Feb 20, 2012
Feb 20, 2012
Nov 12, 2011
adamhancher: Link Magazine - Plato

adamhancher: Link Magazine - Plato

Oct 30, 2011
Lee Moses - California Dreaming

Lee Moses, California Dreaming.

(Source: joshuatopolsky)

Oct 30, 2011
Whilst I may have left this blog out for the birds, there is still life in the old girl yet.I understand the sparse reblogs are not an adequate CPR. However, if I didn’t the webpage would grow moldy; my pictures would start to fade, moss would start to cover my few words, grit would get between a link and the mouse.I know its only you, google bot, who reads this. But I hope it makes your day a bit easier, in-between indexing the flame-wars and karma-whores.I’ve been stashing my internet treasures and thoughts in evernote where no-one can see them. They will be free soon.

Whilst I may have left this blog out for the birds, there is still life in the old girl yet.
I understand the sparse reblogs are not an adequate CPR. However, if I didn’t the webpage would grow moldy; my pictures would start to fade, moss would start to cover my few words, grit would get between a link and the mouse.
I know its only you, google bot, who reads this. But I hope it makes your day a bit easier, in-between indexing the flame-wars and karma-whores.
I’ve been stashing my internet treasures and thoughts in evernote where no-one can see them. They will be free soon.

May 29, 2011

(Source: terrysdiary)

May 3, 2011

(Source: 9eyes)

Apr 19, 2011
Not bad. Not bad at all. From putthison:

Controversy is brewing in the UK over outfits. Prime Minister David Cameron has issued a press release, announcing that he won’t be wearing morning dress to the impending wedding between Prince William and Kate Middleton. Instead, he’ll wear business dress - a suit and tie. He will be the first Prime Minister to shirk the traditional dress code, and will perhaps be the only man so dressed. (Above, by the way, are Prince Charles and Camilla Parker-Bowles at their wedding.)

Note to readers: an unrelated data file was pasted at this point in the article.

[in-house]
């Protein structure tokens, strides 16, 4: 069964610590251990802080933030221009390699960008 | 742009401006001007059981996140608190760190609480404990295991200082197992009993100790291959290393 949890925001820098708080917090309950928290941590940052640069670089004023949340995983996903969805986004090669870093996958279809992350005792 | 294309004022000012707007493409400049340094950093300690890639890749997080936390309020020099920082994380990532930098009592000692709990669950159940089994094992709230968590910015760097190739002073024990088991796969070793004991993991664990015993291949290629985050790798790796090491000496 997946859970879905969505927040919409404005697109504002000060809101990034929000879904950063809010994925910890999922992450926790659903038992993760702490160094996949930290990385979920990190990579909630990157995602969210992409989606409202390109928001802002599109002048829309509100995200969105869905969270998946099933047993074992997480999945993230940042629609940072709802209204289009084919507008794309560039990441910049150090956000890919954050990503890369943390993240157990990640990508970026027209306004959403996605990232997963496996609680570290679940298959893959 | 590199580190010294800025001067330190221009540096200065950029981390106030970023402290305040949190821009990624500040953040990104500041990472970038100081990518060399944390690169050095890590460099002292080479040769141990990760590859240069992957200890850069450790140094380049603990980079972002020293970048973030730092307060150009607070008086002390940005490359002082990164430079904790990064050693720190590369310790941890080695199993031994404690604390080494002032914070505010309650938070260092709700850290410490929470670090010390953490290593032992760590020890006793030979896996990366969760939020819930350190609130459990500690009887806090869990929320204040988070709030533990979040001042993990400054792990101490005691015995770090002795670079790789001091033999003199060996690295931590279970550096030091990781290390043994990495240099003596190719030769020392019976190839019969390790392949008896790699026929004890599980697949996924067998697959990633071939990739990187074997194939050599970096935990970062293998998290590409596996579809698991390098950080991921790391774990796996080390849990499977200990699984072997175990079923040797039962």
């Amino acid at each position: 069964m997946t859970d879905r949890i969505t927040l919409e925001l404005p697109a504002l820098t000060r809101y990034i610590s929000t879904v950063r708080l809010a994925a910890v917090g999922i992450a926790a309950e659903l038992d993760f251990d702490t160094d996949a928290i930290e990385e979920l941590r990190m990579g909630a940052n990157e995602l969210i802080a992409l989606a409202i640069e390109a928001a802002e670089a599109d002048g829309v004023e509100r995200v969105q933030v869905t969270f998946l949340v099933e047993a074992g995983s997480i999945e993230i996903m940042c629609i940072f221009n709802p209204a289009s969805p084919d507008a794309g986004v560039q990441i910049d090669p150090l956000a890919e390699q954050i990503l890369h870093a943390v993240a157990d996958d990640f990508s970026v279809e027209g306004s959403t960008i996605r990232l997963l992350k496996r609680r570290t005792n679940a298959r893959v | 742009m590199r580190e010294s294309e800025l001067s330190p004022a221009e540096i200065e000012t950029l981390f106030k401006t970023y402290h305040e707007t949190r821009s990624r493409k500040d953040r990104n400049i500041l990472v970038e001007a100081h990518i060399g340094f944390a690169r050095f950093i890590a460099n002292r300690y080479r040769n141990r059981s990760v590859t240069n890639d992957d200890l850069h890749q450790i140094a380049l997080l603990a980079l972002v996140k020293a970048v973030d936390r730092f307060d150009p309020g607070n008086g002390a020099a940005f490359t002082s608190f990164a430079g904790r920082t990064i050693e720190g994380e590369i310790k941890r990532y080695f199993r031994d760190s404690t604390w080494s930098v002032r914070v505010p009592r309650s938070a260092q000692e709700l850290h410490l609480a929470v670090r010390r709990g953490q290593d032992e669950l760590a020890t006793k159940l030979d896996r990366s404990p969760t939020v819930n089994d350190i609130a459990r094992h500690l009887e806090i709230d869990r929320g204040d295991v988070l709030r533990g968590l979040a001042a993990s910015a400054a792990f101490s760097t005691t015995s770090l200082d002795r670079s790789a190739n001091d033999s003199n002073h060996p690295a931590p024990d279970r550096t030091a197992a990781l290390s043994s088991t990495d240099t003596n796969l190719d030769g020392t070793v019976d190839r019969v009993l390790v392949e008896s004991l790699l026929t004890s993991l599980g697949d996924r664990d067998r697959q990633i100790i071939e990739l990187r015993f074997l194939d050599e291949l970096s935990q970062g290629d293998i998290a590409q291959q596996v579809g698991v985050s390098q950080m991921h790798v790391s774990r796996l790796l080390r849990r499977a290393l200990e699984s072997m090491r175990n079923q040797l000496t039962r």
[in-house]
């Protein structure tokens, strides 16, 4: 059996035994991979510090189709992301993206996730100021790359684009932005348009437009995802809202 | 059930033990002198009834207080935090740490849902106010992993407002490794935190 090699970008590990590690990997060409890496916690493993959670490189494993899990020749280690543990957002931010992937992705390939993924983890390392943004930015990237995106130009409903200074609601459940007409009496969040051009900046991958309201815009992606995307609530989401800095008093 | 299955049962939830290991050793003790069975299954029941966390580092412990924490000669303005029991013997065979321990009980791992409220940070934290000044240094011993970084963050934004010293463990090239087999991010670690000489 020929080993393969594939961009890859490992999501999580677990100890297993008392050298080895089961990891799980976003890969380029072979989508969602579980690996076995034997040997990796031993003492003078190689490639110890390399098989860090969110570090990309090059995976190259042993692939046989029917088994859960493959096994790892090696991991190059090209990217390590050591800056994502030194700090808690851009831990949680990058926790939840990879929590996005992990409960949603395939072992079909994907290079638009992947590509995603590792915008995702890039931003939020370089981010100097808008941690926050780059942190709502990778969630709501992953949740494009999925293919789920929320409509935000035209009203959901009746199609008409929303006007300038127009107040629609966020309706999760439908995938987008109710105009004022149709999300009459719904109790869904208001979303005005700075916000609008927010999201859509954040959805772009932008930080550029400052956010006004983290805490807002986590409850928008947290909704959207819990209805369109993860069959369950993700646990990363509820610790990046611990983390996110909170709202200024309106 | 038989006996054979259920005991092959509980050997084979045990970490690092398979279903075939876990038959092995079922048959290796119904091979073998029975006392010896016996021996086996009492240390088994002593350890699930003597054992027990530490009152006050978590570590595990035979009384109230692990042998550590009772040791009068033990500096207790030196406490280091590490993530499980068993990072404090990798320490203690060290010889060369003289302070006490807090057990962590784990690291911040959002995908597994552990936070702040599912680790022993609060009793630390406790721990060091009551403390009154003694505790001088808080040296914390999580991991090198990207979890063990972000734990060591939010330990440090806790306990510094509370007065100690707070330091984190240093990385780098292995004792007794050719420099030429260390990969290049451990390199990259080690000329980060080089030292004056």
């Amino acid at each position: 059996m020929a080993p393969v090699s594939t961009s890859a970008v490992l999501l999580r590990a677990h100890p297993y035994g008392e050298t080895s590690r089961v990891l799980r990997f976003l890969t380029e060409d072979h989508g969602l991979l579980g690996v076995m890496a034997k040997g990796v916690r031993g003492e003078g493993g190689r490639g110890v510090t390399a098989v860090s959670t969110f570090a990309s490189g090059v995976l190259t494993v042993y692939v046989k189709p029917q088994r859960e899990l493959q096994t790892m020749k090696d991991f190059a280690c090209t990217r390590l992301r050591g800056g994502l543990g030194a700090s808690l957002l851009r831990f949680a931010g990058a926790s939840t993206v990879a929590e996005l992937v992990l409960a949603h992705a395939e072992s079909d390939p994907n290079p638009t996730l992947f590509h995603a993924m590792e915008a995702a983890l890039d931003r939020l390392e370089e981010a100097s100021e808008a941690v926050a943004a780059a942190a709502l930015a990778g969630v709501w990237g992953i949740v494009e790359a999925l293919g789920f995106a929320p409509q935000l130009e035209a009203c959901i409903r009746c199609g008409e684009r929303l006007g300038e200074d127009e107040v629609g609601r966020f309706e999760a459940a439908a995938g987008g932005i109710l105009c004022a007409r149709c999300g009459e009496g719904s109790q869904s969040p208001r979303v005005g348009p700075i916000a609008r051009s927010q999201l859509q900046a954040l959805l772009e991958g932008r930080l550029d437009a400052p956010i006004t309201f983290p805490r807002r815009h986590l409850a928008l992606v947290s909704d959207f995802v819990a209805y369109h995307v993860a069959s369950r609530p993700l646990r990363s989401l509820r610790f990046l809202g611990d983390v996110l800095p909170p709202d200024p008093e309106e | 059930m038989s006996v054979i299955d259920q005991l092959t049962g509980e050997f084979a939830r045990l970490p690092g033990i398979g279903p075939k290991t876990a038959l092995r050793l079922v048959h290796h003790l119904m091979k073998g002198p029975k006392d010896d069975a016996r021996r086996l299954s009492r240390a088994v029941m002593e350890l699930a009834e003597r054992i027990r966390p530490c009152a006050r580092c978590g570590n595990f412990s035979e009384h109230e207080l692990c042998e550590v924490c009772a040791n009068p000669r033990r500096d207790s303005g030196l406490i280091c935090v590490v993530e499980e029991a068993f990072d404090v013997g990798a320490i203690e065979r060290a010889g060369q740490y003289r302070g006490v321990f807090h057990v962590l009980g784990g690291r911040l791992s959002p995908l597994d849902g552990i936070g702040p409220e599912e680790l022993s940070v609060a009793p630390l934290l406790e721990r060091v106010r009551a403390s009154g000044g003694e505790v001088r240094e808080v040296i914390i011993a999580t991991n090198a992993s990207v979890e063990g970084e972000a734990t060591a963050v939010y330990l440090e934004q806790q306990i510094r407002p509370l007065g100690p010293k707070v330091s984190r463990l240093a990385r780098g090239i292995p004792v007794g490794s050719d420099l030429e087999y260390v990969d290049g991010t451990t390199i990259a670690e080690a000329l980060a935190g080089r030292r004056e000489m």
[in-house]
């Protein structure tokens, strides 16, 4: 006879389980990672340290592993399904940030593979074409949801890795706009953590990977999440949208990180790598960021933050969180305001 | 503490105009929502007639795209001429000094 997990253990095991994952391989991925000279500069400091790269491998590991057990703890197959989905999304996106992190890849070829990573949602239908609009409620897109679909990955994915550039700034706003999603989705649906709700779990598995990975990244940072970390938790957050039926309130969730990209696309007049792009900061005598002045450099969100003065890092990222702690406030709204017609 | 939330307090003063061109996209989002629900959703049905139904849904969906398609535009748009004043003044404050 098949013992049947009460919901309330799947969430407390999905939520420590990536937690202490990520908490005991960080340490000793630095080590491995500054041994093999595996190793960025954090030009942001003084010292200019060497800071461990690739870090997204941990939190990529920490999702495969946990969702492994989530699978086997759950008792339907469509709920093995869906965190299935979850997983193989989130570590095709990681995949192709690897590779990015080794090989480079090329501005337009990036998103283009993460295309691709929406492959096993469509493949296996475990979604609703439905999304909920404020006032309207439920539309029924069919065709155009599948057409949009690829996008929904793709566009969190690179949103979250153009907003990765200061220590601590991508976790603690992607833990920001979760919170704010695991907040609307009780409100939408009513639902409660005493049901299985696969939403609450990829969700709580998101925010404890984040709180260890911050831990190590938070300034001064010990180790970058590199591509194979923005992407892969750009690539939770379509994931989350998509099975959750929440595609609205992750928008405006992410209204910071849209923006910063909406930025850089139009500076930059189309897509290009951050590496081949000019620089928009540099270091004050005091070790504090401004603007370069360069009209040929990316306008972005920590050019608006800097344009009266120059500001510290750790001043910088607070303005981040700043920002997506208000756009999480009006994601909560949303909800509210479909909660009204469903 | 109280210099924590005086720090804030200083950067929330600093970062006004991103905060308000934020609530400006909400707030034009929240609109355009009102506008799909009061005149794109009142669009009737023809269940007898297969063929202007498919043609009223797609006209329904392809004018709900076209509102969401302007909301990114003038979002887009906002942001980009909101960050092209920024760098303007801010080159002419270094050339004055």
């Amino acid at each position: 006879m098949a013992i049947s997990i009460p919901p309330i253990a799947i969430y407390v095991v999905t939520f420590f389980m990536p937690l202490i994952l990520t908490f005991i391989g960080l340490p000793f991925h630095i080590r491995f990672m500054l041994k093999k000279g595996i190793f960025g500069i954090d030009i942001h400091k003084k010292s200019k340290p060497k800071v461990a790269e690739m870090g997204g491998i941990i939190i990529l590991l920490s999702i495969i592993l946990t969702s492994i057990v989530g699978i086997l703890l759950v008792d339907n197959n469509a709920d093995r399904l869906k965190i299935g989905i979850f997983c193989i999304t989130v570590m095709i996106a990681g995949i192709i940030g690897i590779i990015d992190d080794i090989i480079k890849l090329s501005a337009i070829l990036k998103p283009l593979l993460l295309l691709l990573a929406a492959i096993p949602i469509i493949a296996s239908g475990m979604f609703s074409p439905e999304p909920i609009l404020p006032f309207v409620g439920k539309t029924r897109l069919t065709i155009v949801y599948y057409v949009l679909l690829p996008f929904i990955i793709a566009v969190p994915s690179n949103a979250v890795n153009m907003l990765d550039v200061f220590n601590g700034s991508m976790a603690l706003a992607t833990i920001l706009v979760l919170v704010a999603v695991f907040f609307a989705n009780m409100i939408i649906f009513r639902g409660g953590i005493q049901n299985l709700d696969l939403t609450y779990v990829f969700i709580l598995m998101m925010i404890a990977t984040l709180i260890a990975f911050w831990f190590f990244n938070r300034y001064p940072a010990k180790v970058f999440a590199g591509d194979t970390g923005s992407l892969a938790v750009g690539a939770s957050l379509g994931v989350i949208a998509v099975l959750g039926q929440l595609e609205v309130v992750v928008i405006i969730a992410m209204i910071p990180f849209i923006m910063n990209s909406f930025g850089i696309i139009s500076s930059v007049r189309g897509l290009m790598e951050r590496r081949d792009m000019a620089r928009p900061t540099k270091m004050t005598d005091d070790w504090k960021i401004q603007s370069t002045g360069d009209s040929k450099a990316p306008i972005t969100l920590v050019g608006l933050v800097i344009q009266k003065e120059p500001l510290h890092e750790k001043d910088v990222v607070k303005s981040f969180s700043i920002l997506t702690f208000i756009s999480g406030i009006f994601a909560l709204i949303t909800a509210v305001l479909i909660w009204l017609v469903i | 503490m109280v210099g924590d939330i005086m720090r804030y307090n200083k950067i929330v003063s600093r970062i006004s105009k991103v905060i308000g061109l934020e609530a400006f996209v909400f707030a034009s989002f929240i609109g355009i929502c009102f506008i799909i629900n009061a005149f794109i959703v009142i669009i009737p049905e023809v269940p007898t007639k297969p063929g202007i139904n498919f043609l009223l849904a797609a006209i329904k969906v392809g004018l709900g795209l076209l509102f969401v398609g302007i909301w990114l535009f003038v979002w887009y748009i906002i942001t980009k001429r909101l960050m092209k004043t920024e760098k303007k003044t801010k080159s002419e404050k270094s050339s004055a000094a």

Many speculate that Cameron is dressing this way to avoid the stigma of his upper-class past. Cameron was a member of Bullingdon, an Oxford club notorious for its exclusivity and its destructive binges. He’s shunned formal dress since his past became an issue when he rose to national prominence, and this is in keeping with that pattern.
It’s tough for an American to judge a choice like this, since class plays so differently here, in a land where we at least pretend that it is a fluid status that comes with hard work and seized opportunities and so forth. Besides which, we have no monarchy, and essentially think of the British royals as amusing anachronisms. So I write from the perspective of a bemused outsider. That said, Cameron’s decision does strike me as both disingenuous and self-centered.
It is disingenuous in that it is an attempt to obscure his past. When Prince Charles dons Highland Dress, it is not because he is trying to pretend to be a Scottish warrior, or lead people to think that he anything other than an English Prince. Instead, it is an act of fellowship and a gesture of respect. Part of dressing, particularly for men, is to humble yourself, even if you are a Prince, by asserting that the custom of the whole is as important as your personal choices. This is why we wear business dress, as well - it is an assertion that we’re all in the same boat, all respect the importance of the situation, and we’ve chosen ceremonial clothing to reflect that fact.
Perhaps if Cameron were a representative of the proletariat he could genuinely claim that breaking this tradition was a revolutionary act. One could then quibble with whether he was leading a just revolution, of course, and the answer would depend on how one felt about the monarchy and so forth, but he would at least have some ground to stand on. Instead, it seems transparent that this is an act of obfuscation in the service of self-interest.
Indeed, it is that self-interest that is the most annoying here. The reason that we all dress the same way for a wedding is respect for the occasion. For those of us in the pews it is a joyous day. For those on the dais it is the most important day of their lives. This is true for Kings and Queens just as it is for street sweepers. We wear clothes that reflect that celebration, but we also wear clothes that indicate ceremonially that we understand how important that day is, clothes that reflect that we are the community that binds together the couple being wed.
If given the opportunity to chat with the PM, my message would be simple, and it wouldn’t have anything to do with the fact that these people getting married are royalty.